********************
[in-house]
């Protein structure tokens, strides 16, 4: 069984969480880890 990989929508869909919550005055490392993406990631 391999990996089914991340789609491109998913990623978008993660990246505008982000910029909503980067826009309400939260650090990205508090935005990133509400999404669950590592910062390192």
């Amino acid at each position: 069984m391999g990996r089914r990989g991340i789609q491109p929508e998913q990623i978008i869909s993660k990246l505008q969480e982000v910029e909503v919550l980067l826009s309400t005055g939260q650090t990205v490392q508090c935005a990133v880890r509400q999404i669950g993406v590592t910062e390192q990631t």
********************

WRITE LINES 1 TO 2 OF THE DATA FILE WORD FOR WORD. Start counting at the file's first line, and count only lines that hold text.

[in-house]
């Protein structure tokens, strides 16, 4: 069984969480880890 990989929508869909919550005055490392993406990631 391999990996089914991340789609491109998913990623978008993660990246505008982000910029909503980067826009309400939260650090990205508090935005990133509400999404669950590592910062390192």